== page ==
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Metaethics

DOI
10.4324/9780415249126-L145-1
Published
2012
DOI: 10.4324/9780415249126-L145-1
Version: v1,  Published online: 2012
Retrieved September 17, 2019, from https://www.rep.routledge.com/articles/overview/metaethics/v-1

Article Summary

A tripartite distinction is often drawn in moral philosophy between (i) applied ethics, (ii) normative ethical theory, and (iii) metaethics. Applied ethics seeks answers to moral questions about specific practices like abortion, euthanasia and business, while normative ethics seeks abstract moral principles that apply generally. We can loosely define metaethics as seeking answers to questions about normative ethics. It does not, at least directly, seek answers to moral or normative questions about (e.g.) which acts are right, what things are good, or how we ought to live our lives; instead it asks a variety of nonmoral questions about morality. While it is sometimes claimed that metaethics is morally neutral in the sense that it leaves normative questions open, metaethical theories can have normative implications, and it is sometimes argued that they all do.

Since there is in principle no limit to the kinds of nonmoral questions one might ask about morality, there is no limit to the possible kinds of metaethical questions other than their relation to the subject of morality. One central kind of question is semantic, concerning the meaning of moral language. For example, what do we mean by saying that something is ‘right’ or ‘good’? Another central kind of question is metaphysical. For example, what kind of property is moral goodness, and does such a thing exist? A third central kind of question is epistemological, concerning how we might come to know moral truths. Some of the many other kinds of metaethical questions are psychological (concerned with the mental attitudes we call ‘moral judgments’ and how they motivate us to action), logical (concerning the inferences we can legitimately draw between different moral claims), sociobiological (concerning how humans may have evolved as beings with a moral sense), and – although it may blur the distinction between metaethics and normative ethics – normative (concerning the rational justification for acting morally). The boundaries of metaethics are vague. For example, just as normative ethics on a broader conception concerns itself not merely with morality narrowly construed but with all practical or normative questions about how to act, choose and live, so too metaethics on a broader conception asks nonnormative questions about normativity more generally.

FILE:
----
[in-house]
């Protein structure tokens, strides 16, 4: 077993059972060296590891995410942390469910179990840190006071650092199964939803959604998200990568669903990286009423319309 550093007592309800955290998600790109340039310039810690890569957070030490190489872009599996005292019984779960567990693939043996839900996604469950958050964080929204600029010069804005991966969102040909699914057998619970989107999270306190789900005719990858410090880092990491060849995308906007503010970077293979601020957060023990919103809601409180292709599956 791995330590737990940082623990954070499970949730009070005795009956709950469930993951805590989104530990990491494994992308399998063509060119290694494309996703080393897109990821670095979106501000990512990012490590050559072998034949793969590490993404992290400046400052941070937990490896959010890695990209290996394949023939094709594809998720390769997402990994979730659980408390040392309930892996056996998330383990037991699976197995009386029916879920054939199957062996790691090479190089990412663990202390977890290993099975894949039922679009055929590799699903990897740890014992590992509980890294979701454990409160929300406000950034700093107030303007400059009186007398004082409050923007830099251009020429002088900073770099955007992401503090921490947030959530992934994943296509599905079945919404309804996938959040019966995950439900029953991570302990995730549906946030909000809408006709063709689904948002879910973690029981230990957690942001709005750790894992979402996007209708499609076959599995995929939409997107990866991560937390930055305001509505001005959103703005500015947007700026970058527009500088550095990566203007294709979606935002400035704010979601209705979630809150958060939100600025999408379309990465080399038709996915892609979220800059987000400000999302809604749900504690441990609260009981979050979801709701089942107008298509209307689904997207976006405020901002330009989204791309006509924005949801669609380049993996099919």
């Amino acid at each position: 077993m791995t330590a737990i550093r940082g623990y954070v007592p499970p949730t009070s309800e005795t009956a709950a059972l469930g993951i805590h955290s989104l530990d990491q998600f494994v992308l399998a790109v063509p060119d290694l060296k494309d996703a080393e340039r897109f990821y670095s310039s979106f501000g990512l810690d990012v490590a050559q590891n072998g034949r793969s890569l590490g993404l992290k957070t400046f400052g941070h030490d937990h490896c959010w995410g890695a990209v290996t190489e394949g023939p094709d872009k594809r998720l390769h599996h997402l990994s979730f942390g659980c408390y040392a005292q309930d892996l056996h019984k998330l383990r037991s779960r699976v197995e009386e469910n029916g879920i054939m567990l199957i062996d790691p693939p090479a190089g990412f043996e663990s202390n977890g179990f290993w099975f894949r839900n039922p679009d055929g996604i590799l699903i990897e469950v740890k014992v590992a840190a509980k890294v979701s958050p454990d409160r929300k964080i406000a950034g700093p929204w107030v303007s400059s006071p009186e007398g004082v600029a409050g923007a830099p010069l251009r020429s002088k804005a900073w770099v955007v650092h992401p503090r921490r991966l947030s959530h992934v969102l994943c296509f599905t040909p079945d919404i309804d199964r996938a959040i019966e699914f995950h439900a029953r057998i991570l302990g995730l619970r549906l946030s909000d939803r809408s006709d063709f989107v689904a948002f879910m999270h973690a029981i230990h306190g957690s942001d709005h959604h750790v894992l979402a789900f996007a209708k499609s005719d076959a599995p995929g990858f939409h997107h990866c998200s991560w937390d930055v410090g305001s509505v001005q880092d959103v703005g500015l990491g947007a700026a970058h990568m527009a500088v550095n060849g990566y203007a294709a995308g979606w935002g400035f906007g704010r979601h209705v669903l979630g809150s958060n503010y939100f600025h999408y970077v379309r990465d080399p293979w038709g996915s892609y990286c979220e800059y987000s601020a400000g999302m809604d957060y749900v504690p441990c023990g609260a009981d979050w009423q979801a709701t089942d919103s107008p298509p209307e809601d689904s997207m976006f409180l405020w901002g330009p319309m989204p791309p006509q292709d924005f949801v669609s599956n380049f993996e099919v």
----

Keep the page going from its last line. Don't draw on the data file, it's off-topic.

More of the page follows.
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    Citing this article:
    Finlay, Stephen. Metaethics, 2012, doi:10.4324/9780415249126-L145-1. Routledge Encyclopedia of Philosophy, Taylor and Francis, https://www.rep.routledge.com/articles/overview/metaethics/v-1.
    Copyright © 1998-2019 Routledge.

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